But those skills pertain only to the time the player spends as Cooper the ground soldier. A significant portion (40-50%?) of the single-player campaign is spent as Cooper inside BT operating the exoskeleton and blasting away at other mechs and soldiers. Mech combat is slower (as it should be) in terms of mobility, but there are considerable more options for fighting. From thermal shields to lasers, chain guns to hover-pods, missile batteries to smoke fields, etc., etc., there are eight total loadouts for BT that feature an assortment of options for attacking and defending. Playing as Cooper alone is satisfying for the speed, variability of movement, and precise gun play, but being BT’s operator is just as fun for the amount of pounding that can be delivered and taken. Mech play in Titanfall 2 does not possess the level of complexity and customization as say Mechwarrior, but it perfectly delivers the clunky, claustrophobic feel of being in a giant metal exoskeleton, blasting at enemies across a futuristic battlefield.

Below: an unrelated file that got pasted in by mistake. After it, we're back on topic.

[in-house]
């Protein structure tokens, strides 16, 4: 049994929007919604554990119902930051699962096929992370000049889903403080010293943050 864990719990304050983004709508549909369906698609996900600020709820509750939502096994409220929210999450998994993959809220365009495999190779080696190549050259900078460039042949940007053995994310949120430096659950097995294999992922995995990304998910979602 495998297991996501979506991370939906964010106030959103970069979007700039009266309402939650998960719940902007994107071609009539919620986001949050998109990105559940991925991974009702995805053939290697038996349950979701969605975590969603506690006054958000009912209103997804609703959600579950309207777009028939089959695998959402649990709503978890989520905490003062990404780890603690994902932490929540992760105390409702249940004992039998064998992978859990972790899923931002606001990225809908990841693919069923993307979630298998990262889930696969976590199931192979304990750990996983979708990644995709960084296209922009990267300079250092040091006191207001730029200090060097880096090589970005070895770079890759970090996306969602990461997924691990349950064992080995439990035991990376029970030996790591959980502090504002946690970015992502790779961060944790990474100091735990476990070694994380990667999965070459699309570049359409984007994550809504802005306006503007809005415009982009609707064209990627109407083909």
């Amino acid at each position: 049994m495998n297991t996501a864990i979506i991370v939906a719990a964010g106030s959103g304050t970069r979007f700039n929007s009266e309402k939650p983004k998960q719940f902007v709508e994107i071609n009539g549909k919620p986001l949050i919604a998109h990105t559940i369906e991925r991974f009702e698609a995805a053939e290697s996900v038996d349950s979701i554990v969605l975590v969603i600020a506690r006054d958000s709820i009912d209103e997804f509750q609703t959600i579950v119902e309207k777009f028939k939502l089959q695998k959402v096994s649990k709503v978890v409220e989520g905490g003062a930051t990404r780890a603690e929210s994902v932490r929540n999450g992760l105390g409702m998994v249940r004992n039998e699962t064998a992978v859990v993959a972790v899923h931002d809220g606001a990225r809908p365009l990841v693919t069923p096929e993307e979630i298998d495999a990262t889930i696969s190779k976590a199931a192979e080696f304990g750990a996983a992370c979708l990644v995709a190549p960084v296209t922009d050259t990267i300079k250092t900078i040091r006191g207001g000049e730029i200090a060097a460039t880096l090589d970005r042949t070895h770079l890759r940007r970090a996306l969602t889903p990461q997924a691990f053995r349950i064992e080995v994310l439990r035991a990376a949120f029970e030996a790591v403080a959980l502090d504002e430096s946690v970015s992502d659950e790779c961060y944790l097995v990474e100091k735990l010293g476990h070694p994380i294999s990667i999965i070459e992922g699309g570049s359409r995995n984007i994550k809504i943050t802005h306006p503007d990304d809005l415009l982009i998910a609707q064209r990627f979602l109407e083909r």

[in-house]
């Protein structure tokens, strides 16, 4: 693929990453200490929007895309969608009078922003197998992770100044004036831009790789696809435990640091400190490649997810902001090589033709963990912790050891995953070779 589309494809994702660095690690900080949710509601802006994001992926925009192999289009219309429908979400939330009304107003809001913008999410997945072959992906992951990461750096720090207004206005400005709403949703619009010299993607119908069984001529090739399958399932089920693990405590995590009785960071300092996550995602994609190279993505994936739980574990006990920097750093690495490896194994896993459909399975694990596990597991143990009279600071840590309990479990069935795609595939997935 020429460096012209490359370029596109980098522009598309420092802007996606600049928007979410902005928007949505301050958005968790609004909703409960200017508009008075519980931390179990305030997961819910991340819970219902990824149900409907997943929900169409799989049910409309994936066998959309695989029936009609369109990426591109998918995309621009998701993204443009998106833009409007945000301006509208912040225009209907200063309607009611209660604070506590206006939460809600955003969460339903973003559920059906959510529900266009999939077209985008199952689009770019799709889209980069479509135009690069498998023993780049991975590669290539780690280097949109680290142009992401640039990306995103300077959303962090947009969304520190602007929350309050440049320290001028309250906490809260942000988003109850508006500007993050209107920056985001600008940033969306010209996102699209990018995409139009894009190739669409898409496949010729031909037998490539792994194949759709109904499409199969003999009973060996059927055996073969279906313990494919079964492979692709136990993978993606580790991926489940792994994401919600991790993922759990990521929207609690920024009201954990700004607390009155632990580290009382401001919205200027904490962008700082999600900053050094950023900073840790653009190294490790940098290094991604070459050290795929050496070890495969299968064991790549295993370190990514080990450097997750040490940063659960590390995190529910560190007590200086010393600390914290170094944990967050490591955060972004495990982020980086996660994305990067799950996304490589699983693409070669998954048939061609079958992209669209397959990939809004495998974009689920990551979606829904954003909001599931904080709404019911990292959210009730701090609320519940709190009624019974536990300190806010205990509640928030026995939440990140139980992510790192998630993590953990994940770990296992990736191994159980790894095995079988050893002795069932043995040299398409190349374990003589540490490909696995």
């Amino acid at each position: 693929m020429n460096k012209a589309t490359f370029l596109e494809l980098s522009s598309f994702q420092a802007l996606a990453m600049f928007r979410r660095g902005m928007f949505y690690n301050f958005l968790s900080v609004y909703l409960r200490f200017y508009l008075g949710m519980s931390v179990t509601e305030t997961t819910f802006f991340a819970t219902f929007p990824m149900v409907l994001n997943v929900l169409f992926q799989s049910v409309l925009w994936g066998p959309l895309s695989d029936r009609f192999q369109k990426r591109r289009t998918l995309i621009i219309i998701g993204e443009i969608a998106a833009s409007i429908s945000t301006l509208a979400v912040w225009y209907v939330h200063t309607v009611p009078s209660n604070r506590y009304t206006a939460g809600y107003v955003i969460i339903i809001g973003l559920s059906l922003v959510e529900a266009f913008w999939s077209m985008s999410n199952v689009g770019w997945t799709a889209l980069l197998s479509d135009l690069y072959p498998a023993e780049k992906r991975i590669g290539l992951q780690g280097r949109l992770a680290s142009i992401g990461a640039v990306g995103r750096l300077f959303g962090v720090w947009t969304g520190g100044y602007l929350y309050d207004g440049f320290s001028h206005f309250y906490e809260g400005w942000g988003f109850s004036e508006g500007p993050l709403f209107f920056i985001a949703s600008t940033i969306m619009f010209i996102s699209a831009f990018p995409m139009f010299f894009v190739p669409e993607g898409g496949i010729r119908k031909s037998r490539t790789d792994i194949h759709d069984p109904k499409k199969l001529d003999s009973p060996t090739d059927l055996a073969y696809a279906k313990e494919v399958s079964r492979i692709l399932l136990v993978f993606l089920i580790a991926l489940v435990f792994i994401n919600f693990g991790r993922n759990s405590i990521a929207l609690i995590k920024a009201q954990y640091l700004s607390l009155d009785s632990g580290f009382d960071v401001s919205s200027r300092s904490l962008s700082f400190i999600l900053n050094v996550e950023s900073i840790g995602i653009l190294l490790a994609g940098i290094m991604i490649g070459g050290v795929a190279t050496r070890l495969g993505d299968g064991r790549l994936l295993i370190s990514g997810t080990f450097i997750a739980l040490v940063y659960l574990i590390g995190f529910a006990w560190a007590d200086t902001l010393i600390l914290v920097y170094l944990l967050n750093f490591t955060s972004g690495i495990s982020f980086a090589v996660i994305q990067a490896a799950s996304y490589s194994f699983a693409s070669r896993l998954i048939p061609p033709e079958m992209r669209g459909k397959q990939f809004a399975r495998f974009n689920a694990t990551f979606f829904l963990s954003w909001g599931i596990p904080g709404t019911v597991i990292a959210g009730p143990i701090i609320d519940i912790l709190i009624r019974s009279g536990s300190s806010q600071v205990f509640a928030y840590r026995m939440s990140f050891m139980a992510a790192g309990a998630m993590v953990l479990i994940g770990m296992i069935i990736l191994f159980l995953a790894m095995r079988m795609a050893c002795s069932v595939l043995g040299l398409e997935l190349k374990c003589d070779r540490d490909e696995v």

And this is all not to mention the reason why Titanfall 2 may—may—be the best FPS game ever made: the controls. The details and textures of the various environments are not the greatest ever made, but where Respawn clearly did invest their time is game mechanics. Suffice to say, controls are responsive, smooth, kinetic, precise, and just feel right. I played Titanfall 2 after having played Uncharted 4, and it made Uncharted 4’s combat feel clunky and dated. Enemy hit zones are generous, but not too generous, just as aiming is a loose affair, but not so loose as to require exquisite focus. Movement is fast enough to do what you want, but not so fast as to be uncontrolled. Having a minor climbing mechanic, jumping to higher platforms is never an exercise in finding just the right spot (as with many FPS games). The balance between all these elements is such that zipping around the environments, double-jumping to take down an enemy, running along a wall to launch a grenade, dashing away to find cover is all velvety effortless but never feels as if an AI assist is turned on, which, as far as I have read, it’s not. To be fair, I have not played every shooter game out there, but in terms of pure mechanics of movement and shooting, Titanfall 2 is the best I have played.